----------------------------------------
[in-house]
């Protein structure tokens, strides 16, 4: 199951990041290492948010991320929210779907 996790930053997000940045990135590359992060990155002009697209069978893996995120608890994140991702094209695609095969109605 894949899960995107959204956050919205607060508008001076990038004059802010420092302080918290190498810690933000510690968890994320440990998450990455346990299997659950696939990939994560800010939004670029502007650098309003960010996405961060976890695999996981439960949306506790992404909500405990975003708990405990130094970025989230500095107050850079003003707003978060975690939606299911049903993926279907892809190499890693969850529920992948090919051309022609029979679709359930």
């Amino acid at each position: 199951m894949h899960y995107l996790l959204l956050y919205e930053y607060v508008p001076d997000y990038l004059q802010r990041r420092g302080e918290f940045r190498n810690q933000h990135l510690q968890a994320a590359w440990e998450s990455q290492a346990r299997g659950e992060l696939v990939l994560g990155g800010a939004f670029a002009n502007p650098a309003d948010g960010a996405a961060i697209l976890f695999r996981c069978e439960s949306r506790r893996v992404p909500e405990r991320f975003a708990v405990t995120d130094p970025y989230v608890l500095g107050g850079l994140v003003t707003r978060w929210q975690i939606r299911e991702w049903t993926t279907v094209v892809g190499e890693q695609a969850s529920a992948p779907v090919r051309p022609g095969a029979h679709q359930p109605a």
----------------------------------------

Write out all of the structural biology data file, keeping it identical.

[in-house]
């Protein structure tokens, strides 16, 4: 199951990041290492948010991320929210779907 996790930053997000940045990135590359992060990155002009697209069978893996995120608890994140991702094209695609095969109605 894949899960995107959204956050919205607060508008001076990038004059802010420092302080918290190498810690933000510690968890994320440990998450990455346990299997659950696939990939994560800010939004670029502007650098309003960010996405961060976890695999996981439960949306506790992404909500405990975003708990405990130094970025989230500095107050850079003003707003978060975690939606299911049903993926279907892809190499890693969850529920992948090919051309022609029979679709359930």
């Amino acid at each position: 199951m894949h899960y995107l996790l959204l956050y919205e930053y607060v508008p001076d997000y990038l004059q802010r990041r420092g302080e918290f940045r190498n810690q933000h990135l510690q968890a994320a590359w440990e998450s990455q290492a346990r299997g659950e992060l696939v990939l994560g990155g800010a939004f670029a002009n502007p650098a309003d948010g960010a996405a961060i697209l976890f695999r996981c069978e439960s949306r506790r893996v992404p909500e405990r991320f975003a708990v405990t995120d130094p970025y989230v608890l500095g107050g850079l994140v003003t707003r978060w929210q975690i939606r299911e991702w049903t993926t279907v094209v892809g190499e890693q695609a969850s529920a992948p779907v090919r051309p022609g095969a029979h679709q359930p109605a």